D: Two 30 inch back rails
E: Two 12-5/8 inch front supports
F: Ten 15 inch seat and back slats
G: Two (one front, one back) 15 inch bottom braces
To save you the trouble of planning, I've done it for you. If you're purchasing dimensional lumber, one 8 foot piece will cover parts A and C; another 8 foot board will make parts B and D; a 6 foot length will supply parts E, G, and one slat from F; and a 12 foot plank can be cut to yield the nine remaining F slats.
Basically, the chair consists of two side frames (which you make, one at a time, on the jig) connected by seat slats, back slats, and two cross braces.
Begin by constructing the left side frame, using Figure 2 as a guide. Lay your jig flat on a worktable, and place a leg piece (A) against each of the trapezoid's angling sides so that the ends of each leg butt against the jig's bottom board (R). Now position the bottom rail (B) lengthwise against the bottom edge of the jig's crosspiece (T), and mark where the rail overlaps the legs (each of its ends should extend equally from the outside edge of each leg). Then set the rail aside for a moment, squeeze enough glue (yellow carpenter's or any resin adhesive) onto the marked areas to cover them thoroughly, and put the bottom rail back into place. Finally, while holding one leg and the rail firmly in position with one hand, drive two 1-1/4 inch 3d finishing nails or wire brads into the joint. Do the same with the opposite leg. With hardwoods, it's best to dip the fasteners in paraffin to keep the wood from splitting.
Next, position, glue, and nail the top rail (C) into place as shown in Figure 2, making certain that piece is pushed firmly against the jig's top cross member (U). As you can see from the illustration, the top rail's right, or forward, end should extend 2 inches in front of the front leg. (NOTE: When you build the right side frame, position the top rail the other way around—with the left end extending 2 inches outward from what will be its front leg.)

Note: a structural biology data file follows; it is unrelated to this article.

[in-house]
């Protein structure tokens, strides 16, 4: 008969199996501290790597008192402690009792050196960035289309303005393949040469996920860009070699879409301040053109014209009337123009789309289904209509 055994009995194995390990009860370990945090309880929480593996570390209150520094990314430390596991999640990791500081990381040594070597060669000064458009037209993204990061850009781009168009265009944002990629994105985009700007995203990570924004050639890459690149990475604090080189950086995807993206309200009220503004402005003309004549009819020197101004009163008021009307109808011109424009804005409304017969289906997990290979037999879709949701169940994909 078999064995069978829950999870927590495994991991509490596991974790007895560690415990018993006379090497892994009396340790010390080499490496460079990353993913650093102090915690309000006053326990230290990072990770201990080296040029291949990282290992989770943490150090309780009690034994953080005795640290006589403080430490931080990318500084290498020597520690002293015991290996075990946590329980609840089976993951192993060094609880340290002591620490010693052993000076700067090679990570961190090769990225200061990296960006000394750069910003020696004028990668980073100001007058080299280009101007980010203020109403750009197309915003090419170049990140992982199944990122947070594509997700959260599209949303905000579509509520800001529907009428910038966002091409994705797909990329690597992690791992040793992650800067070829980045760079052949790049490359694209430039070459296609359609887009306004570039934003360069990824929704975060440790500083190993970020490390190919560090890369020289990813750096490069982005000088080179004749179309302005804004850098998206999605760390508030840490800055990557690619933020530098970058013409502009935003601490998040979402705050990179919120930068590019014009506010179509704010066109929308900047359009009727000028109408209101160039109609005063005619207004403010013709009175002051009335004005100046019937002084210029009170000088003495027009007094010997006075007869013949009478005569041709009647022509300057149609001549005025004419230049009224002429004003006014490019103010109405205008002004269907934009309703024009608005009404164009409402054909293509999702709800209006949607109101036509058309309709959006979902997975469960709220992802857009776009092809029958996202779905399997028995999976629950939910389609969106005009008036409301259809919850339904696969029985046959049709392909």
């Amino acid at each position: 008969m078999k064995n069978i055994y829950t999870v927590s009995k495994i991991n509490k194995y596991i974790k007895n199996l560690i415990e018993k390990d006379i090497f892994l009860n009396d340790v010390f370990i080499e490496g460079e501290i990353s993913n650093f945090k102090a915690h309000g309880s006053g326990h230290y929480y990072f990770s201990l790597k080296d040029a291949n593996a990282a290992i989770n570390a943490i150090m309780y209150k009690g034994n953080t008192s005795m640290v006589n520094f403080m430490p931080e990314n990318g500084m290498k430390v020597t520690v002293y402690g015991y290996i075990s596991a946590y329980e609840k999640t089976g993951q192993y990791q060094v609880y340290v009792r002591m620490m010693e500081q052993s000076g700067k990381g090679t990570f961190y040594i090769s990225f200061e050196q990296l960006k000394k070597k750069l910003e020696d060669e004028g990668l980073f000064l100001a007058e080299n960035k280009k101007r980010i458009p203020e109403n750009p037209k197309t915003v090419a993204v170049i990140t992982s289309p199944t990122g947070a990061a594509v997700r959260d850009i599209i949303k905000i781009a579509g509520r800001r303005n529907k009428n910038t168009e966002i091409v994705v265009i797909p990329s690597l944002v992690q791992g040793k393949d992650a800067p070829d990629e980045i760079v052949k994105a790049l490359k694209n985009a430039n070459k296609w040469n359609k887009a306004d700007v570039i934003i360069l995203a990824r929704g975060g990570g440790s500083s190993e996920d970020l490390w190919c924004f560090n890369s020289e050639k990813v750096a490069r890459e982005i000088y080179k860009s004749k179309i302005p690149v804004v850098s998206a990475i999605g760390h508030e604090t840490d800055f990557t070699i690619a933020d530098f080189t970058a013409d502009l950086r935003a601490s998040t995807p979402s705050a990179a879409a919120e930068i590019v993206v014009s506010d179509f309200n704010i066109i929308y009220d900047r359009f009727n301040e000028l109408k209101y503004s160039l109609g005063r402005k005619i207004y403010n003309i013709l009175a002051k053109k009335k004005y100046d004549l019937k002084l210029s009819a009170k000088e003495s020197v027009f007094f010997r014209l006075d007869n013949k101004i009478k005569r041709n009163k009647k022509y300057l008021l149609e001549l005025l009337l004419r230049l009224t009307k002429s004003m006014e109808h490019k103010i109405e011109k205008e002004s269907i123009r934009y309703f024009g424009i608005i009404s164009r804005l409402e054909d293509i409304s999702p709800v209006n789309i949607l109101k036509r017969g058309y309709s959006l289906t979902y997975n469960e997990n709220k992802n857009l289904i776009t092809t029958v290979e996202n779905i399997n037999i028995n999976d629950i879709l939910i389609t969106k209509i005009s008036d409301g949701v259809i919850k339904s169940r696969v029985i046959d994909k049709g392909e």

Now you're ready to install the left side frame's final two members. Place the long back rail (D) flush along the left side of the jig's triangle, positioning the corner of D's bottom end flush with the lower edge of the bottom rail (B). The top end of the back rail will then extend across, and well beyond, the joint you just made at the rear leg and top rail. Glue and nail the component in place, using two 2 inch finishing nails at the top joint and a couple of 1-1/4 inch brads at the bottom.
With that done, position a front support piece (E) along the right side of your jig's triangle, with the outside corner of the part's bottom end flush with the lower edge of B, and the inside corner of its top end flush with the top rail's upper edge. If the support's been cut a bit long, make sure the excess is toward the bottom, where it won't interfere with the slats. Now glue and nail the front support in place, again using a pair of 2 inch finishing nails at the top and two 1 1/4 inch brads at the bottom.